Car Tinting is a decision that most car owners consider not only for its ability to make a ride look classier in the exterior and provide privacy for those in the vehicle, but also due to its ability to protect passengers from harmful UV rays, which can exponentially reduce the perils of road accidents.
When it comes to having a car tinted, there are several factors that must be taken into account. Researching extensively is important before reaching an informed decision – after all, having a tinted window removed is harder than having it installed.
Before you go the nearest Car Tinting shop in your area, here are a few things you should decide on, and what you need to know beforehand.
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There are four types of tint films you can choose from, along with their advantages and disadvantages you must consider.
Dyed Window Film
This type of film is made by placing a layer dye between an adhesive layer and a protective polyester top coating. The adhesive layer sticks to the window glass, while the top coating protects the film and prevents scrapes and scratches.
A dyed window film can block from five to fifty percent of the light from entering your vehicle, and it produces the darkest effect out compared to the other types of film. It’s non-reflective, does not block radio waves, won’t interfere with an in-glass antenna, reduces fading from sunlight, and blocks unwanted glare headlights and other bright lights.
However, great care must be observed when installing this, especially when doing it yourself. When installed incorrectly, dyed film can have an unattractive, bubbled appearance. It also doesn’t block as much heat as other products. Lastly, it’s prone to separating layers, purpling, and fading.
Metalized Window Film
The metalized film consists of several layers: a base layer (an adhesive that sticks the film to the window), a film that blocks UV rays, a metalized frame that reflects heat and darkens your windows, and finally a protective layer that prevents scratches.
It can block about 10-40% of the light, heat and glare, and it also is excellent at blocking UV rays. The film doesn’t fade over time and is extremely durable. However, it can interfere with radio technology, cellphone signals, and tire-pressure monitoring system. It also has a very shiny appearance due to the metal content, and it costs more as metal is more expensive to produce.
Hybrid Tinting Film
Like its name suggests, the hybrid film offers the advantages of dyed and metalized films without their respective disadvantages. It consists of 4 layers: adhesive, a dyed film, a metalized film, and protective top coat.As mentioned, the hybrid film carries over the advantages without the disadvantages.
That means it’s able to block heat, glare and UV rays, reduce the fading probability, won’t interfere with cell phones and radio signals, isn’t reflective, and is less expensive.
This is a newer alternative, and consists of an adhesive layer bonded to a thin ceramic layer and is protected by a top coat.Ceramic film is highly effective at blocking heat, UV rays and light glare. It also doesn’t fade, allows radio signals to pass through, and isn’t as reflective as metalized options. However, it’s very costly – it’s the most expensive option out of the four types.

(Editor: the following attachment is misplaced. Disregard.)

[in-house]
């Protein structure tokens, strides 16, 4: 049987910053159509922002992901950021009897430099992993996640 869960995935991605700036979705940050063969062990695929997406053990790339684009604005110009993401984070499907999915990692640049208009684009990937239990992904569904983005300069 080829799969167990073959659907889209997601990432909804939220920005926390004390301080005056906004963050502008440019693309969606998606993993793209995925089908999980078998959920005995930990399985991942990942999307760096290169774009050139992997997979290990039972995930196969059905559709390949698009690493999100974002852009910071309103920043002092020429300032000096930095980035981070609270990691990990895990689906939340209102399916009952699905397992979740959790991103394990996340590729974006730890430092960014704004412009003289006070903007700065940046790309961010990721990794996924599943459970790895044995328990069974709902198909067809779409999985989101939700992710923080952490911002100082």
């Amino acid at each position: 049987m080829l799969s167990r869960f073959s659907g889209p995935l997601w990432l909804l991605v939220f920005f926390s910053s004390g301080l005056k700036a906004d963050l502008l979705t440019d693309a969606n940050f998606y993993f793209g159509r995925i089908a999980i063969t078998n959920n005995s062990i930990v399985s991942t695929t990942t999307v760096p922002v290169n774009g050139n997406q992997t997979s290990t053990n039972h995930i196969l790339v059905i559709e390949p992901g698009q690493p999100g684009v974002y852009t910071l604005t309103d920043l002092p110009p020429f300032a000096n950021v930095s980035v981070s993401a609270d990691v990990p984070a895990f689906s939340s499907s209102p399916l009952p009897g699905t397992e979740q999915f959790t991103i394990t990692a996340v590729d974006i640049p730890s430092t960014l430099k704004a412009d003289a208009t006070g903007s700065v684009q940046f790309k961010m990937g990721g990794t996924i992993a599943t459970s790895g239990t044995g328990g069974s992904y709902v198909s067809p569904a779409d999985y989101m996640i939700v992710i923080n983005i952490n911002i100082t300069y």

Aside from film types, you also need to think about the darkness percentage of your tint. In the UK, the front windscreen must let at least 75% of light through and the front side windows must let at least 70% of light through.
Choosing the Right Tinting Company
From the many companies in your area that offer professional window tinting, which one would you trust your car with? Just like with the car tint film, you need to do a lot of research before deciding.
It’s important that you determine how long the business has been in the area, with an untarnished reputation and credibility. You also need to inquire about the types of window films and warranties that they carry: the colour and darkness.
Consider options, too. Don’t hesitate to ask for price quotations and compare the companies’ rates.
Learning to DIY It
Many people think that they can save some money when they opt to tint their car windows on their own, but how hard is it really?
The truth is, it’s not easy. Window tinting is tedious, meticulous, painstaking, and requires a lot of time, care, and attention. There is little margin for error and getting it wrong just means spending more.
Many stores sell tinting DIY kits, and if you’re a little adventurous and a fast learner, maybe you can give it a go. Just keep in mind to consider DIY tips online and take your time.
Preparing Your Car Before Tinting
Many people don’t know it but when it comes to car tinting, cleaning is a key component. Before the big tinting day, clean your window both inside and outside. Use a solution of warm water and gentle soap. A few drops of dishwashing soap or baby soap will work fine. Spray the glass then scrape the water off with a fresh razor blade, taking care not to scratch the glass.
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